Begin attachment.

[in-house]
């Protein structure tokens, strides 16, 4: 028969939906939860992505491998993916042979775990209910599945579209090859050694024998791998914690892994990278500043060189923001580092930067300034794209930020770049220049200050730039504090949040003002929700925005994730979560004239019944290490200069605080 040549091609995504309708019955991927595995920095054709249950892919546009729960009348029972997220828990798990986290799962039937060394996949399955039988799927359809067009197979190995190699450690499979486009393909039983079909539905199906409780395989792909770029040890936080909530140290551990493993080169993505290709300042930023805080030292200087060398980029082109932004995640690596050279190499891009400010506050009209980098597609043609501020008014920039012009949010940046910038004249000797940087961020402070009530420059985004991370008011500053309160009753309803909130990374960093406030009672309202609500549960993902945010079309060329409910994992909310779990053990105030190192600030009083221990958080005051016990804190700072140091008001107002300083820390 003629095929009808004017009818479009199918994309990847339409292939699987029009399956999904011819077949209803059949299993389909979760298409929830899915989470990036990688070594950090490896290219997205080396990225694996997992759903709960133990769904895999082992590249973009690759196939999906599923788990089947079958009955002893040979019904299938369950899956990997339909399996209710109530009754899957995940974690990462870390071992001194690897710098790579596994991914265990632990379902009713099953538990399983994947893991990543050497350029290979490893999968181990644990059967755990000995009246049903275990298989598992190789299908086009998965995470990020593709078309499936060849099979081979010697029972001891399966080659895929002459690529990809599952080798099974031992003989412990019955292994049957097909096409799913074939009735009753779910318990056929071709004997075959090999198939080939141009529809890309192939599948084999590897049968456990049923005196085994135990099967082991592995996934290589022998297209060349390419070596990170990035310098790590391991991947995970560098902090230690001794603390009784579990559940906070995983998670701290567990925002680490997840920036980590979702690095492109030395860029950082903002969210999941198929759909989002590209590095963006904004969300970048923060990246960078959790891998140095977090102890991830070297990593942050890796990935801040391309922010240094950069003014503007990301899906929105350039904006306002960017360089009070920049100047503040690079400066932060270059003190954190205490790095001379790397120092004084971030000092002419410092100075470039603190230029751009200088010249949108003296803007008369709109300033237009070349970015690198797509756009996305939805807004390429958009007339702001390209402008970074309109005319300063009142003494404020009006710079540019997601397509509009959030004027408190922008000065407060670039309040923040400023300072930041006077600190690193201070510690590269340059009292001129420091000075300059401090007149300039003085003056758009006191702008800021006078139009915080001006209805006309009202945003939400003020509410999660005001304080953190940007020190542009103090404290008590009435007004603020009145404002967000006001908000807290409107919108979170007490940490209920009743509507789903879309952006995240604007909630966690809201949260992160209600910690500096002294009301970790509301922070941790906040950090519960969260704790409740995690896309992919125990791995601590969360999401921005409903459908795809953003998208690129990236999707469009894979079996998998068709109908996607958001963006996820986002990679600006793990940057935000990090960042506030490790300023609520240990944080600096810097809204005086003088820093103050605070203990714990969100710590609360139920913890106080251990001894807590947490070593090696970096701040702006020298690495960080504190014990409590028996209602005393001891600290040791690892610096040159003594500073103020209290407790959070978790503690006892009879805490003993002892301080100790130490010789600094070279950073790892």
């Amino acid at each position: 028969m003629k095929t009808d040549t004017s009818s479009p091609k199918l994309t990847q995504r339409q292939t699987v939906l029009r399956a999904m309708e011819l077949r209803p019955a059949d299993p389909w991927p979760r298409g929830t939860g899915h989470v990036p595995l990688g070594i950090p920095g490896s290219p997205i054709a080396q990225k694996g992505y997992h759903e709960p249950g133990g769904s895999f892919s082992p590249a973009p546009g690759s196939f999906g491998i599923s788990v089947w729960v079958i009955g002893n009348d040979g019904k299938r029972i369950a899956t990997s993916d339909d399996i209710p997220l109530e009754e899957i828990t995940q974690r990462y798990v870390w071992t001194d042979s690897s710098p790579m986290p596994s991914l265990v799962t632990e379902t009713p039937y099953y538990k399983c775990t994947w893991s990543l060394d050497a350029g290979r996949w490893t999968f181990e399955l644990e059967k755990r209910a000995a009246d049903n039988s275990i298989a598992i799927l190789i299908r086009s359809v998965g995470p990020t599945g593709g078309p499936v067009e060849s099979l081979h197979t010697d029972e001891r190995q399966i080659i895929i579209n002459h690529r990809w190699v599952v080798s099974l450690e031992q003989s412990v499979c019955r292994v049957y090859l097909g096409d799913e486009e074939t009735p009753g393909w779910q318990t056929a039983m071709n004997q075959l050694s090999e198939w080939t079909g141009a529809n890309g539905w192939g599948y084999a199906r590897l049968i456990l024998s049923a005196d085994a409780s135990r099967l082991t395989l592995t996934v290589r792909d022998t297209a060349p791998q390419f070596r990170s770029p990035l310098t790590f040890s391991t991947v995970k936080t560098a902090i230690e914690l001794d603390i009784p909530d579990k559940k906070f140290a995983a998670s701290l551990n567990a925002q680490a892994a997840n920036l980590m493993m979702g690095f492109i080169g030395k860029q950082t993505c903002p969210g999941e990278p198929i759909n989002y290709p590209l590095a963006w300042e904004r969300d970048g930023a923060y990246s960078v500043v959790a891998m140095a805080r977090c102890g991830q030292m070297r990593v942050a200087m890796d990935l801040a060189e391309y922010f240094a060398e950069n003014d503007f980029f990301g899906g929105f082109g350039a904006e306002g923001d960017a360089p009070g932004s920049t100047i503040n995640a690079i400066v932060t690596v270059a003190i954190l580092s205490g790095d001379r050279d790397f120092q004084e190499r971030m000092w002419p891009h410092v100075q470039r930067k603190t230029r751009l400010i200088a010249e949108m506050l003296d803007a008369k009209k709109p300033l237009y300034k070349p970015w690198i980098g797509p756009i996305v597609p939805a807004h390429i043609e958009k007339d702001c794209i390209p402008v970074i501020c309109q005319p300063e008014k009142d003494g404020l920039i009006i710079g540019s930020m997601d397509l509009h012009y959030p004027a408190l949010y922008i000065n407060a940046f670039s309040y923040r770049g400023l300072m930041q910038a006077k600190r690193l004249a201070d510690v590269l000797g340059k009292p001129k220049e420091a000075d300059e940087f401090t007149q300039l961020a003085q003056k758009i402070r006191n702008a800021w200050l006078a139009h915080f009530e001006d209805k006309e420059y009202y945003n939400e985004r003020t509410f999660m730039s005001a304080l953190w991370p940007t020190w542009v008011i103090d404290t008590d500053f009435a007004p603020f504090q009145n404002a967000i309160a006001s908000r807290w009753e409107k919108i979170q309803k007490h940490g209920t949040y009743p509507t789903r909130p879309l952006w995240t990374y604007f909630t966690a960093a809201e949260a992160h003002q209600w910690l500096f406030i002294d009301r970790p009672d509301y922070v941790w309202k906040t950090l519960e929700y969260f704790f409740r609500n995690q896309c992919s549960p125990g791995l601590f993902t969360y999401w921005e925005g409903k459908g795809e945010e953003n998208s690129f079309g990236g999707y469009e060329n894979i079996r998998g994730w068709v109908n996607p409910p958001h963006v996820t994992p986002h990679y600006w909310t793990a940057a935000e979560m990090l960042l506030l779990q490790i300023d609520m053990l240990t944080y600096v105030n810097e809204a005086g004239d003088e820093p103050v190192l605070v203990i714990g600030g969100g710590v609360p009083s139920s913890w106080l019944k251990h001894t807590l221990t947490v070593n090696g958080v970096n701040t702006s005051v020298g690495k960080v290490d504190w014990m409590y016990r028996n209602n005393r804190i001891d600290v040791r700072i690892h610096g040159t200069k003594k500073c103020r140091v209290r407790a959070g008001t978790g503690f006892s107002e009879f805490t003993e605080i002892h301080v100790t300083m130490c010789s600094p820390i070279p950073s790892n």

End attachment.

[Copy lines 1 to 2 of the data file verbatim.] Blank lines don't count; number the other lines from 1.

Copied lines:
[in-house]
């Protein structure tokens, strides 16, 4: 028969939906939860992505491998993916042979775990209910599945579209090859050694024998791998914690892994990278500043060189923001580092930067300034794209930020770049220049200050730039504090949040003002929700925005994730979560004239019944290490200069605080 040549091609995504309708019955991927595995920095054709249950892919546009729960009348029972997220828990798990986290799962039937060394996949399955039988799927359809067009197979190995190699450690499979486009393909039983079909539905199906409780395989792909770029040890936080909530140290551990493993080169993505290709300042930023805080030292200087060398980029082109932004995640690596050279190499891009400010506050009209980098597609043609501020008014920039012009949010940046910038004249000797940087961020402070009530420059985004991370008011500053309160009753309803909130990374960093406030009672309202609500549960993902945010079309060329409910994992909310779990053990105030190192600030009083221990958080005051016990804190700072140091008001107002300083820390 003629095929009808004017009818479009199918994309990847339409292939699987029009399956999904011819077949209803059949299993389909979760298409929830899915989470990036990688070594950090490896290219997205080396990225694996997992759903709960133990769904895999082992590249973009690759196939999906599923788990089947079958009955002893040979019904299938369950899956990997339909399996209710109530009754899957995940974690990462870390071992001194690897710098790579596994991914265990632990379902009713099953538990399983994947893991990543050497350029290979490893999968181990644990059967755990000995009246049903275990298989598992190789299908086009998965995470990020593709078309499936060849099979081979010697029972001891399966080659895929002459690529990809599952080798099974031992003989412990019955292994049957097909096409799913074939009735009753779910318990056929071709004997075959090999198939080939141009529809890309192939599948084999590897049968456990049923005196085994135990099967082991592995996934290589022998297209060349390419070596990170990035310098790590391991991947995970560098902090230690001794603390009784579990559940906070995983998670701290567990925002680490997840920036980590979702690095492109030395860029950082903002969210999941198929759909989002590209590095963006904004969300970048923060990246960078959790891998140095977090102890991830070297990593942050890796990935801040391309922010240094950069003014503007990301899906929105350039904006306002960017360089009070920049100047503040690079400066932060270059003190954190205490790095001379790397120092004084971030000092002419410092100075470039603190230029751009200088010249949108003296803007008369709109300033237009070349970015690198797509756009996305939805807004390429958009007339702001390209402008970074309109005319300063009142003494404020009006710079540019997601397509509009959030004027408190922008000065407060670039309040923040400023300072930041006077600190690193201070510690590269340059009292001129420091000075300059401090007149300039003085003056758009006191702008800021006078139009915080001006209805006309009202945003939400003020509410999660005001304080953190940007020190542009103090404290008590009435007004603020009145404002967000006001908000807290409107919108979170007490940490209920009743509507789903879309952006995240604007909630966690809201949260992160209600910690500096002294009301970790509301922070941790906040950090519960969260704790409740995690896309992919125990791995601590969360999401921005409903459908795809953003998208690129990236999707469009894979079996998998068709109908996607958001963006996820986002990679600006793990940057935000990090960042506030490790300023609520240990944080600096810097809204005086003088820093103050605070203990714990969100710590609360139920913890106080251990001894807590947490070593090696970096701040702006020298690495960080504190014990409590028996209602005393001891600290040791690892610096040159003594500073103020209290407790959070978790503690006892009879805490003993002892301080100790130490010789600094070279950073790892």